Trade deficit narrowed in May as exports rose and imports fell again
By Craig WongIndustry Manufacturing Metals Mining & Resources Packaging Transportation & Logistics
(CP) OTTAWA – Canada’s trade deficit shrank in May as auto industry exports picked up after disastrous performance in April, but exports were still down sharply compared with a year ago.
Statistics Canada reported Thursday the merchandise deficit contracted to $677 million in May compared with a deficit of $4.3 billion in April when exports and imports both plunged due to the COVID-19 pandemic.
Economists on average had expected a deficit of $3 billion, according to financial markets data firm Refinitiv.
Benjamin Reitzes, Canadian rates and macro strategist at BMO Capital markets, said that following a total collapse in April, trade flows were mixed in May.
“Despite the narrowing of the merchandise trade deficit, trade flows remain at around two-thirds of pre-COVID levels, leaving plenty of wood to chop in the recovery,” Reitzes wrote in note.
Total exports rose 6.7 per cent in May to reach $34.6 billion, however Statistics Canada noted that they were down 34.1 per cent compared with a year ago.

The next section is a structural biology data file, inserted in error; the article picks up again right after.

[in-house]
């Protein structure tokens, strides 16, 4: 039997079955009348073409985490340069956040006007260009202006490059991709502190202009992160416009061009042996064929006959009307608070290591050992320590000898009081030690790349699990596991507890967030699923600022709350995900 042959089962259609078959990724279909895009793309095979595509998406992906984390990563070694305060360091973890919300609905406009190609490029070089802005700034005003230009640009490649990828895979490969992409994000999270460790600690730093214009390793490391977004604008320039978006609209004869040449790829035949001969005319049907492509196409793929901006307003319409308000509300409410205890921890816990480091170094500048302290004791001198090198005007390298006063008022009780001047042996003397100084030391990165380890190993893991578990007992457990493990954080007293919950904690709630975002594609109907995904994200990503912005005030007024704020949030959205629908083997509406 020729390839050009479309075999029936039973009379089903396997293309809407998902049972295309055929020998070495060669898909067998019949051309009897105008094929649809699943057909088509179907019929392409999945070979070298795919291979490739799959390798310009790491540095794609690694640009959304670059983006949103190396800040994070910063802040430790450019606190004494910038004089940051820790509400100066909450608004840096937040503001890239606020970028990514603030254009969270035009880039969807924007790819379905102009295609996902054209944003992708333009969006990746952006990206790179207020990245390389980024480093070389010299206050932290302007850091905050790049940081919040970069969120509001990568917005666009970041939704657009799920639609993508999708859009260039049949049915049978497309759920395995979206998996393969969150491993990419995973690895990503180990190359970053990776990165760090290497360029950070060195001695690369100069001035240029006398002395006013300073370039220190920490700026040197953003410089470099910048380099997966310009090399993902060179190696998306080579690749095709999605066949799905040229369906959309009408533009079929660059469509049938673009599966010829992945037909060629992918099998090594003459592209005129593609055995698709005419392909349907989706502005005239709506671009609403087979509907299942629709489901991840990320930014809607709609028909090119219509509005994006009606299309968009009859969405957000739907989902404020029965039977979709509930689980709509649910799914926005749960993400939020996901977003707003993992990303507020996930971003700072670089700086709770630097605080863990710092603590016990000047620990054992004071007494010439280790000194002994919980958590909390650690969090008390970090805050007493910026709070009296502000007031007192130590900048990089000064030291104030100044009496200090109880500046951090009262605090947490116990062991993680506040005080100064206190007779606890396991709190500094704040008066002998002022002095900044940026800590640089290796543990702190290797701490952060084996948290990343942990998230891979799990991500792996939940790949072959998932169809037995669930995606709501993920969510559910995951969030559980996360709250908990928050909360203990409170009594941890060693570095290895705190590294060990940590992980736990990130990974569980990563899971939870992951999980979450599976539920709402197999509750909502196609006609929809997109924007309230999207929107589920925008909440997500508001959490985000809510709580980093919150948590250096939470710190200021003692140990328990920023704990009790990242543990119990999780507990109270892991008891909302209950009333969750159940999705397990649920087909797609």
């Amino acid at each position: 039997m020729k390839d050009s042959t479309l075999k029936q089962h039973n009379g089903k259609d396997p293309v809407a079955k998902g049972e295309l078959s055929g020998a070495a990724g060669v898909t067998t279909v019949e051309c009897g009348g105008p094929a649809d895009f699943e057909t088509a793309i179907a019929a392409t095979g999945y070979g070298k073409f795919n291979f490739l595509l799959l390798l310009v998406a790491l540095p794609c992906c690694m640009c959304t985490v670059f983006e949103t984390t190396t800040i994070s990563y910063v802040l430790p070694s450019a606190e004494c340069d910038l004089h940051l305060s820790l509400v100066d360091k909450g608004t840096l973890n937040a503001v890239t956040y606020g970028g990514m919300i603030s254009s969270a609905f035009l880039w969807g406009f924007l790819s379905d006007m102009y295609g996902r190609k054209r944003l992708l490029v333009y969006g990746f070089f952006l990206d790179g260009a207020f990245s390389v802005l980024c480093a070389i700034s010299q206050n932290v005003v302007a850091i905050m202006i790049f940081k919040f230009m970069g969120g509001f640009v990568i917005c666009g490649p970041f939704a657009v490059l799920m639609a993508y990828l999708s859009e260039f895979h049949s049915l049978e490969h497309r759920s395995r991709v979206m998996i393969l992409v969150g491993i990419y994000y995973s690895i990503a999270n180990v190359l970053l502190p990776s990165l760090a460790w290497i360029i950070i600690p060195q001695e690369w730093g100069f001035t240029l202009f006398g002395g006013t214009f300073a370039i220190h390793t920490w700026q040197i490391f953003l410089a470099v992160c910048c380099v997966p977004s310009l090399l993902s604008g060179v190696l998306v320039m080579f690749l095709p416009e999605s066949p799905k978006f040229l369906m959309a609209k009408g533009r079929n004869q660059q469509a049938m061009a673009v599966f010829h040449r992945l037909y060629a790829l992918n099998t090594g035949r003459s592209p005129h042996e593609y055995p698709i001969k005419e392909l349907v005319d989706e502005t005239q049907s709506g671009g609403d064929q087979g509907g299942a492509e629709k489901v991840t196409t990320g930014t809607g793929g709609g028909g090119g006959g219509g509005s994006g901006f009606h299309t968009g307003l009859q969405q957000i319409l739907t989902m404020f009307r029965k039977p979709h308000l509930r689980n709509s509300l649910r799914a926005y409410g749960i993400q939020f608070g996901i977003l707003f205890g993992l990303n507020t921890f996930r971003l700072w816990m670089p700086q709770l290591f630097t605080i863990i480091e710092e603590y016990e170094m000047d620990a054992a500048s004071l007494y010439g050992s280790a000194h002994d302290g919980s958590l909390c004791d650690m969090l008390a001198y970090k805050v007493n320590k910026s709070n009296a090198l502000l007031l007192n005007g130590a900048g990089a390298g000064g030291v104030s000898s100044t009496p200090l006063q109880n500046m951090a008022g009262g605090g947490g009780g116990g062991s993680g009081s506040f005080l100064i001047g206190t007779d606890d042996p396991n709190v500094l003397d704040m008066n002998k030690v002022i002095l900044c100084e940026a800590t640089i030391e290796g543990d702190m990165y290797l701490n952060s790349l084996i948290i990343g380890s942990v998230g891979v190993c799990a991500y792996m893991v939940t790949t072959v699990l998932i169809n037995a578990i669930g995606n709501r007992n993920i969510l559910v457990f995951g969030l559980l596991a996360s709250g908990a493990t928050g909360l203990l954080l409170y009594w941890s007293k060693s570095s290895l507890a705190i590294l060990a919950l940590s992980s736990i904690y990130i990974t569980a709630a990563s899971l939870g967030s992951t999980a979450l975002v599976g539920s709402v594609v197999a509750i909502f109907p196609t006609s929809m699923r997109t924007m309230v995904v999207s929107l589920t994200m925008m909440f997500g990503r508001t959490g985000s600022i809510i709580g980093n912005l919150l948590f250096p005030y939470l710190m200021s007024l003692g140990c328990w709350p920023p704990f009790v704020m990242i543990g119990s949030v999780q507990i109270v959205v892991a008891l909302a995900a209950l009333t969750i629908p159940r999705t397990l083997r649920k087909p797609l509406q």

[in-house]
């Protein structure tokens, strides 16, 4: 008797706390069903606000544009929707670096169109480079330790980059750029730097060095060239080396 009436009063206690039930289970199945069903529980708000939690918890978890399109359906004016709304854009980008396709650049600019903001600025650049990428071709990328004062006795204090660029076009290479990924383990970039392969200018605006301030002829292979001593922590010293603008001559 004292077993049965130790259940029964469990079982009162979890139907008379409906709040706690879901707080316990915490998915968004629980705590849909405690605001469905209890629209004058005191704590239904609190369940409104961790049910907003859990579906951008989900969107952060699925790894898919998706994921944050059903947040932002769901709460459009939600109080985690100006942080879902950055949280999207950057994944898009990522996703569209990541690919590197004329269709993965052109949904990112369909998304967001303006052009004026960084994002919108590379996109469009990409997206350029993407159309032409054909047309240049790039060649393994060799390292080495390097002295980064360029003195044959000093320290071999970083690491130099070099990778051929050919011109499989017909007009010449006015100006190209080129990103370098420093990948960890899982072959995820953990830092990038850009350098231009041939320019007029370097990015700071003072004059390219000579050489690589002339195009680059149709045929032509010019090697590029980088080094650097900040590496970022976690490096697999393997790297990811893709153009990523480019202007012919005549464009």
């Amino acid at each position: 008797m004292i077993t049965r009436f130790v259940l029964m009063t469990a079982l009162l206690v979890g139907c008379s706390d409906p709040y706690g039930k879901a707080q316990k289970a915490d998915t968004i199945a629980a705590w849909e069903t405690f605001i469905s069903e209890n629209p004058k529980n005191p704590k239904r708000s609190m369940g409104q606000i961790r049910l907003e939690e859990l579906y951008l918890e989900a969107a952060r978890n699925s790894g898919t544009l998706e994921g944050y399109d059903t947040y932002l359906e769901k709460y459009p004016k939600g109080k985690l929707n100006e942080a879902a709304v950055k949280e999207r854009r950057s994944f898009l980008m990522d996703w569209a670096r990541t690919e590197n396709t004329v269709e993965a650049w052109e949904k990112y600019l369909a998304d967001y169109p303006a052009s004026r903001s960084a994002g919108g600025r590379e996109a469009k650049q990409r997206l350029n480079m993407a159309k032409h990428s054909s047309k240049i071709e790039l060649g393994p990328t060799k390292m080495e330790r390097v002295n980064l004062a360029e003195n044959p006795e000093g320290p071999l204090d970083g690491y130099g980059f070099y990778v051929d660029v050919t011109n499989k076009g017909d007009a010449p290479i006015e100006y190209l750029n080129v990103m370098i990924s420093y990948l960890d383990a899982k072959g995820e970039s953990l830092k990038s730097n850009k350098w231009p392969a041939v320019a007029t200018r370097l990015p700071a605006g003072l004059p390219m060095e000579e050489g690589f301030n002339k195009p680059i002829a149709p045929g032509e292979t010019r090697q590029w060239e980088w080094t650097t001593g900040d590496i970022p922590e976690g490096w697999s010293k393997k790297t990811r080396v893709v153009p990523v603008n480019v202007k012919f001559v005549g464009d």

Exports of motor vehicles and parts were up 76.2 per cent compared with April, but down 77.0 per cent compared with a year ago. Energy product exports were up 14.5 per cent, but down 59.6 per cent compared with May 2019.
Meanwhile, imports fell 3.9 per cent in May to $35.3 billion and were down by nearly a third compared with year ago.
Imports of basic and industrial chemical, plastic and rubber products were down 14.4 per cent in May and down 24.7 per cent from a year ago. Imports of motor vehicles and parts were off 14.8 per cent in May and down 83.8 per cent from May 2019.
In volume terms, exports were up 3.8 per cent in May, while imports fell 6.7 per cent.
TD Bank economist Omar Abdelrahman noted there are conflicting signals regarding the future path for international trade.
“On the one hand, an encouraging rebound to expansionary territory in U.S. manufacturing sentiment in June bodes well for Canadian firms, especially with the U.S. accounting for a disproportionate share of Canada’s exports,” Abdelrahman wrote in a report.
“That said, the recent spike in new COVID-19 cases south of the border and the resulting halt to reopening plans in some states may slow down the recovery.”
Meanwhile, monthly exports of services fell 2.6 per cent to $7.9 billion in May, while imports of services decreased 0.6 per cent to settle at $7.8 billion.
Canada’s trade deficit for goods and services combined totalled $562 million in May.